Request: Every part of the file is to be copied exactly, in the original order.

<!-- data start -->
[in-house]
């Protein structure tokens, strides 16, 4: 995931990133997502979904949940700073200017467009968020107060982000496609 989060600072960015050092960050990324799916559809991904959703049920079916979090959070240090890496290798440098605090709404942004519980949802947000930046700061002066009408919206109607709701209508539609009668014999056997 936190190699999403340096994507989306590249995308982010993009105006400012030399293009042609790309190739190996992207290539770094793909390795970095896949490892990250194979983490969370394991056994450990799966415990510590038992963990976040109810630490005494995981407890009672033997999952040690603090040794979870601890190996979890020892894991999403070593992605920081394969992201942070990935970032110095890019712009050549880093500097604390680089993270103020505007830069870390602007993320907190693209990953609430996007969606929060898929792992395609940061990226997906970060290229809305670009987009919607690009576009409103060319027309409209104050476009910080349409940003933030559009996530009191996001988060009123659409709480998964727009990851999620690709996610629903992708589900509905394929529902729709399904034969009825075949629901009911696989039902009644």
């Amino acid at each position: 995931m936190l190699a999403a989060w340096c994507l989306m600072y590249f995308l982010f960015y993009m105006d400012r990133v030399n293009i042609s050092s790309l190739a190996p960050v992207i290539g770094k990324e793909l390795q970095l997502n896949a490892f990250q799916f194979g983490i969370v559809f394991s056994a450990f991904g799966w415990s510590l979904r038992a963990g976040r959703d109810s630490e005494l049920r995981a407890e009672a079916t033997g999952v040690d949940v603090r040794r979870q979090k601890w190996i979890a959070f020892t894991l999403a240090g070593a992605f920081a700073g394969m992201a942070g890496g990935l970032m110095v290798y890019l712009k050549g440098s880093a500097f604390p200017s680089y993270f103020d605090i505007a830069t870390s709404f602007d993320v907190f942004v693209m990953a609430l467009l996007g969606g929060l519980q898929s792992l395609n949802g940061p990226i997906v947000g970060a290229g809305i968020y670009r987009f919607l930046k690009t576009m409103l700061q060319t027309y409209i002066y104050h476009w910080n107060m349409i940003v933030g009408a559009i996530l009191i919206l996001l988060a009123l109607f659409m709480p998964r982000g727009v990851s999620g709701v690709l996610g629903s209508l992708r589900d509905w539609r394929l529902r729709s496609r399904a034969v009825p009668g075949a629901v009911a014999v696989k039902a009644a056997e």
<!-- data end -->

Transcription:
[in-house]
């Protein structure tokens, strides 16, 4: 995931990133997502979904949940700073200017467009968020107060982000496609 989060600072960015050092960050990324799916559809991904959703049920079916979090959070240090890496290798440098605090709404942004519980949802947000930046700061002066009408919206109607709701209508539609009668014999056997 936190190699999403340096994507989306590249995308982010993009105006400012030399293009042609790309190739190996992207290539770094793909390795970095896949490892990250194979983490969370394991056994450990799966415990510590038992963990976040109810630490005494995981407890009672033997999952040690603090040794979870601890190996979890020892894991999403070593992605920081394969992201942070990935970032110095890019712009050549880093500097604390680089993270103020505007830069870390602007993320907190693209990953609430996007969606929060898929792992395609940061990226997906970060290229809305670009987009919607690009576009409103060319027309409209104050476009910080349409940003933030559009996530009191996001988060009123659409709480998964727009990851999620690709996610629903992708589900509905394929529902729709399904034969009825075949629901009911696989039902009644």
């Amino acid at each position: 995931m936190l190699a999403a989060w340096c994507l989306m600072y590249f995308l982010f960015y993009m105006d400012r990133v030399n293009i042609s050092s790309l190739a190996p960050v992207i290539g770094k990324e793909l390795q970095l997502n896949a490892f990250q799916f194979g983490i969370v559809f394991s056994a450990f991904g799966w415990s510590l979904r038992a963990g976040r959703d109810s630490e005494l049920r995981a407890e009672a079916t033997g999952v040690d949940v603090r040794r979870q979090k601890w190996i979890a959070f020892t894991l999403a240090g070593a992605f920081a700073g394969m992201a942070g890496g990935l970032m110095v290798y890019l712009k050549g440098s880093a500097f604390p200017s680089y993270f103020d605090i505007a830069t870390s709404f602007d993320v907190f942004v693209m990953a609430l467009l996007g969606g929060l519980q898929s792992l395609n949802g940061p990226i997906v947000g970060a290229g809305i968020y670009r987009f919607l930046k690009t576009m409103l700061q060319t027309y409209i002066y104050h476009w910080n107060m349409i940003v933030g009408a559009i996530l009191i919206l996001l988060a009123l109607f659409m709480p998964r982000g727009v990851s999620g709701v690709l996610g629903s209508l992708r589900d509905w539609r394929l529902r729709s496609r399904a034969v009825p009668g075949a629901v009911a014999v696989k039902a009644a056997e």